Now, why are we even stopped on the side of the road?


It could be for no reason other than a bladder break or a durrie, or it could be because someone’s engine has fallen out of the frame.


It doesn’t really matter. What matters is the unique way motorcyclists deal with the vagaries riding throws at them. We really aren’t wired like the rest of humanity. It’s that monkey-brain thing.


Once the engines are turned off, and you’ve removed your gloves and lid, all you can hear is the world going about its business. There may be wind. There may be rain. There may be blazing sun and the roar of cicadas. Then there’s the crunch of the gravel under your boots as move around. Now and again a car or truck may go by, the whoosh of its passing counterpointing the wind-blast.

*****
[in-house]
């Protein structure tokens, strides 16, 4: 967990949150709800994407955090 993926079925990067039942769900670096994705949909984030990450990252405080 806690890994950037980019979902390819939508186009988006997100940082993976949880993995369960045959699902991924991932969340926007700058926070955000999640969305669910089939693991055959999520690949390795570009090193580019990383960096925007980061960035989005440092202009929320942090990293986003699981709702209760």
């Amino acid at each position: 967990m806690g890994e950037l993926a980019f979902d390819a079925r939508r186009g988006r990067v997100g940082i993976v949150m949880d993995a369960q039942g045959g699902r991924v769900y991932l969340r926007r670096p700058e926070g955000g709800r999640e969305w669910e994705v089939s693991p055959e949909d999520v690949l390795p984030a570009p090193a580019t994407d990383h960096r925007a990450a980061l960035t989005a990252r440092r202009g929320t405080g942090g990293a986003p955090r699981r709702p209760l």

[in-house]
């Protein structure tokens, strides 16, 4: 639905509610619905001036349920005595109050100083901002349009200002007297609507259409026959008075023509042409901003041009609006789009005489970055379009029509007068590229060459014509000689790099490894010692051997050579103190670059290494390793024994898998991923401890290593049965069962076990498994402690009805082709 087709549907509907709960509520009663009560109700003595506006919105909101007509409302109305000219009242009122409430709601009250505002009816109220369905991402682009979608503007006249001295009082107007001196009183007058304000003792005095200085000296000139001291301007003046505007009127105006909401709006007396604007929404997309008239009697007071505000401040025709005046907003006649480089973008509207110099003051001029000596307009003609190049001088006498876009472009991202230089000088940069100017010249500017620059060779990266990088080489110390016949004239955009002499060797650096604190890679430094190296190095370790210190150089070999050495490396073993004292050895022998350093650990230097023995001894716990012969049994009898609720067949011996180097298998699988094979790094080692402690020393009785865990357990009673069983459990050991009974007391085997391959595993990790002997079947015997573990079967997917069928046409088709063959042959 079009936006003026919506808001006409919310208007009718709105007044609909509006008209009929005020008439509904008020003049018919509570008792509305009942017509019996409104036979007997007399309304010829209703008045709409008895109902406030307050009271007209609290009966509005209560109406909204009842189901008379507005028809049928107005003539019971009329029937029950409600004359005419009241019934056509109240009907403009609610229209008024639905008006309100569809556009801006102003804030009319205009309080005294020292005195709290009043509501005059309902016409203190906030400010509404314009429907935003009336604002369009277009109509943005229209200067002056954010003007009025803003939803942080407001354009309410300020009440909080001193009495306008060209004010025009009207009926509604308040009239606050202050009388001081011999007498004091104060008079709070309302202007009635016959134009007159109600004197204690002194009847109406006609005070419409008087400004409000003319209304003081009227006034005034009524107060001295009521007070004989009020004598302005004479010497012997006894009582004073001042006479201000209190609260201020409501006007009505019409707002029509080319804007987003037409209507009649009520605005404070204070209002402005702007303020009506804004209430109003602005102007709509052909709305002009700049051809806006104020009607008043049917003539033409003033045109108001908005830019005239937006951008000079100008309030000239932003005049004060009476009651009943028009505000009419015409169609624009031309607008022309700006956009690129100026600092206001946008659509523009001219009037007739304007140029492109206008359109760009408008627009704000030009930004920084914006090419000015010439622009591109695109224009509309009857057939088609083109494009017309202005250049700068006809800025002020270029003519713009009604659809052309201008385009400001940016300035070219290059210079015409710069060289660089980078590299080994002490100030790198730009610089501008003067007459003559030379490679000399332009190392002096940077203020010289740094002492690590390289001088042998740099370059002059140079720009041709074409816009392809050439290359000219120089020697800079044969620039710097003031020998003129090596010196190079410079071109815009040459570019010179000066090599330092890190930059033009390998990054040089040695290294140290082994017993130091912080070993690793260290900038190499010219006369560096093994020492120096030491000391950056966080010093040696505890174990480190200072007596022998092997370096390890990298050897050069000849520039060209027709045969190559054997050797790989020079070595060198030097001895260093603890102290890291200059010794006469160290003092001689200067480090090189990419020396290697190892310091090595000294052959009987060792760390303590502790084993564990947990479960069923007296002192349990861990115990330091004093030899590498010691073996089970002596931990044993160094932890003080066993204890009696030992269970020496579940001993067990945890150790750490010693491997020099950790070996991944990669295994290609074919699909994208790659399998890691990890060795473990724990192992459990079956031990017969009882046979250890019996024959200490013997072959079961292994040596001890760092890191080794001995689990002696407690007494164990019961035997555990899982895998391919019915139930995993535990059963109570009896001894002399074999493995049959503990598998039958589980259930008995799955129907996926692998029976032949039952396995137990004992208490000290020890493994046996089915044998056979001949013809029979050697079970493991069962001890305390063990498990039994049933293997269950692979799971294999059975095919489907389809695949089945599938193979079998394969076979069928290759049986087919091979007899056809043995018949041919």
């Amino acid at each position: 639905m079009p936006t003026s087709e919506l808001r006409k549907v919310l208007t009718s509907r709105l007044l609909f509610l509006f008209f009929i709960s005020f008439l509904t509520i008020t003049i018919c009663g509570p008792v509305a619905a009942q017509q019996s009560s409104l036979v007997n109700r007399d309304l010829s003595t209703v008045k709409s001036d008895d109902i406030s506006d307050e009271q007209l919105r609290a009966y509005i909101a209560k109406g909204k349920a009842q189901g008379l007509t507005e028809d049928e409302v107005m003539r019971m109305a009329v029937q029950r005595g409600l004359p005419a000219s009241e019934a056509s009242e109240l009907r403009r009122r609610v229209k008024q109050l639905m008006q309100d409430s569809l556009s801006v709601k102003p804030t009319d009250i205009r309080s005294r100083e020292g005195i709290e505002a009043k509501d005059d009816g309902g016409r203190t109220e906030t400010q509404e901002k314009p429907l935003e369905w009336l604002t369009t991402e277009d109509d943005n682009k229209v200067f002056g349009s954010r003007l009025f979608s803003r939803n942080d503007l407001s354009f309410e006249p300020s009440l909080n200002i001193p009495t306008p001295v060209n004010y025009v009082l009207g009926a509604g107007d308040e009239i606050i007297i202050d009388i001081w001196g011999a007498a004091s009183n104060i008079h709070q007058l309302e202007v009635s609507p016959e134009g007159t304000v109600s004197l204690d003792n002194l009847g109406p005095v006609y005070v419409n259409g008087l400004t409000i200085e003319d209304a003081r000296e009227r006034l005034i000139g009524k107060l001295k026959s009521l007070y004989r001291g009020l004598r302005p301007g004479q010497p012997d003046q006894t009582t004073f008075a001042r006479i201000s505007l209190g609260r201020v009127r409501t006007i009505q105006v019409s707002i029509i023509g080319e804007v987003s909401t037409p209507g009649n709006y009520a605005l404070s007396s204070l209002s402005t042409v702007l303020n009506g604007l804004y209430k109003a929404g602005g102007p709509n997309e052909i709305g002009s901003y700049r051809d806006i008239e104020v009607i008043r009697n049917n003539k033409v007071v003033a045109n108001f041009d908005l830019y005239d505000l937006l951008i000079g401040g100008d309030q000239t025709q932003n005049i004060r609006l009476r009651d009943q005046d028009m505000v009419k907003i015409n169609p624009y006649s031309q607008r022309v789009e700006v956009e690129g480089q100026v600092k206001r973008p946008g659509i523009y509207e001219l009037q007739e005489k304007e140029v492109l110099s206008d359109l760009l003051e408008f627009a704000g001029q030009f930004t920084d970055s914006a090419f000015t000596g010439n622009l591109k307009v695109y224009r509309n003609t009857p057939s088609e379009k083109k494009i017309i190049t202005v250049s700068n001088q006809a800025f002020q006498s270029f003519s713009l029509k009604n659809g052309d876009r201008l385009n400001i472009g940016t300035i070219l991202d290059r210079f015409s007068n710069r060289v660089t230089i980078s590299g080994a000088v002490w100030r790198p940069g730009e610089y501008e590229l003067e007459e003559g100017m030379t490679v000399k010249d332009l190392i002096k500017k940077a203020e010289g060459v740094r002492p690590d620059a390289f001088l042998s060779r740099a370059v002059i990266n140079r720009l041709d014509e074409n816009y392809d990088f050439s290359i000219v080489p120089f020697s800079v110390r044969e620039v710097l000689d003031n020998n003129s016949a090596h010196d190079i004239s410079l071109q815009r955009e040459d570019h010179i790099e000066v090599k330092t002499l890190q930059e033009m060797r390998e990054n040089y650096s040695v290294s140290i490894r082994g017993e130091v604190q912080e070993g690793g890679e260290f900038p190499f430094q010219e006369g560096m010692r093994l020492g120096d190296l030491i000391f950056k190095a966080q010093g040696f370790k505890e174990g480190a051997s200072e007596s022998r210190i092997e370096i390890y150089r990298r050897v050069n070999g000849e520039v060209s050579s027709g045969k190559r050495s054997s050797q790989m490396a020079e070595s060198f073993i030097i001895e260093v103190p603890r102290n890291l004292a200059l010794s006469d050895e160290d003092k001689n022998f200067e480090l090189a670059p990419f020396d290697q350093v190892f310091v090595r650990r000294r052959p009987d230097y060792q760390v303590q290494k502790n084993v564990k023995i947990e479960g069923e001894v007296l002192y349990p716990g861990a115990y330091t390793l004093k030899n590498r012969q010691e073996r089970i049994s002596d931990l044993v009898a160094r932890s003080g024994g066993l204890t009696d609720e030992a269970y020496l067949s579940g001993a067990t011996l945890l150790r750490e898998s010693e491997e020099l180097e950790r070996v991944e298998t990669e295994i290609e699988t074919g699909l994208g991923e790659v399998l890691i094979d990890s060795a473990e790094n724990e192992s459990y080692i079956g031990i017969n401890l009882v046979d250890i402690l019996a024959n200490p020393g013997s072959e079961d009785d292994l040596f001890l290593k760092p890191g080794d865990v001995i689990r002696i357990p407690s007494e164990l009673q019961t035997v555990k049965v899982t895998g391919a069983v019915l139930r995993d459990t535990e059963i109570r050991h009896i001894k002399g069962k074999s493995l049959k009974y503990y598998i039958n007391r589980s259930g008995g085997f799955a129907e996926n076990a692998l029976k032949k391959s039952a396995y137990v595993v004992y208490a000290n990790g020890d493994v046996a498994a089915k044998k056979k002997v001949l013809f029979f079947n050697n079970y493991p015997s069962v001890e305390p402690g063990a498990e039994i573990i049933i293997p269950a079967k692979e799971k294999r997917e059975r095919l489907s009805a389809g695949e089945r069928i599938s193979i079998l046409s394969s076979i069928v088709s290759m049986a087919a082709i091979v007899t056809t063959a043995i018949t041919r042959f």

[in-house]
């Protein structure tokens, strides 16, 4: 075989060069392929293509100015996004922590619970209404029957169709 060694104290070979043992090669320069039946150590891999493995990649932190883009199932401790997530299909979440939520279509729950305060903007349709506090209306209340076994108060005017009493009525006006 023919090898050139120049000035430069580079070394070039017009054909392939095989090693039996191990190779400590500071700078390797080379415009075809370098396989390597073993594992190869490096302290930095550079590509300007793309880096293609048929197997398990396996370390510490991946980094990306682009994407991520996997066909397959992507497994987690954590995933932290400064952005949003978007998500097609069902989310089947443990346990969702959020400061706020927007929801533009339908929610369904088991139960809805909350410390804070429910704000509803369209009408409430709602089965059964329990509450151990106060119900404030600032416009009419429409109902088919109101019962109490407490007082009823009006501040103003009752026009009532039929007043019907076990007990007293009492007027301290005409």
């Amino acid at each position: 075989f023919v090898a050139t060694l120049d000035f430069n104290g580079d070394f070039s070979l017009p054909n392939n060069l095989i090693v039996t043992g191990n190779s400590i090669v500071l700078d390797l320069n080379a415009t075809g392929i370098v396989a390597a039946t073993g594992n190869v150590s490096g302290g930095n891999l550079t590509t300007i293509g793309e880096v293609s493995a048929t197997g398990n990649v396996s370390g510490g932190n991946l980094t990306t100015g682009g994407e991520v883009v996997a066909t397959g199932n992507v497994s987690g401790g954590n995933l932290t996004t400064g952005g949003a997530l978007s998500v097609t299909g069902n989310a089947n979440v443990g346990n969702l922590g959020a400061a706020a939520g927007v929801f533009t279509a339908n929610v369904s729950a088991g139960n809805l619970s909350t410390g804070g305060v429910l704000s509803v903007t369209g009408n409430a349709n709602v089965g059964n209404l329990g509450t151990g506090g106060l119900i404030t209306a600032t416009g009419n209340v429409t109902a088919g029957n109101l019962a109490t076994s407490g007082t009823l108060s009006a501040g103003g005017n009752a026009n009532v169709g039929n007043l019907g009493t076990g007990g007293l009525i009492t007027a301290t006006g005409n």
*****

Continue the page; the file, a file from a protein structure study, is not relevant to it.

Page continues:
Is there a problem to be solved? Or is it just a random piss-stop? Either way, at some point you and your mates or mate, will be laughing like idiots. Because this motorcycle business is always funny unless someone gets hurt or is dead.


So, let’s assume the worst has not happened and you’ve just pulled over because it’s time to free the beer you had at the last pub.


If your mates are worthy of the name (and they should be or what’s the point of riding with them?), then they will immediately start taking the piss. Out of everything. And I do mean everything. If it’s a piss-stop, then the strength of your flow, the colour of your wee, the size of the delivery faucet, or the cute way you tense your proud manly arse when you’re squeezing out the drops, are all cause for comment and judgement.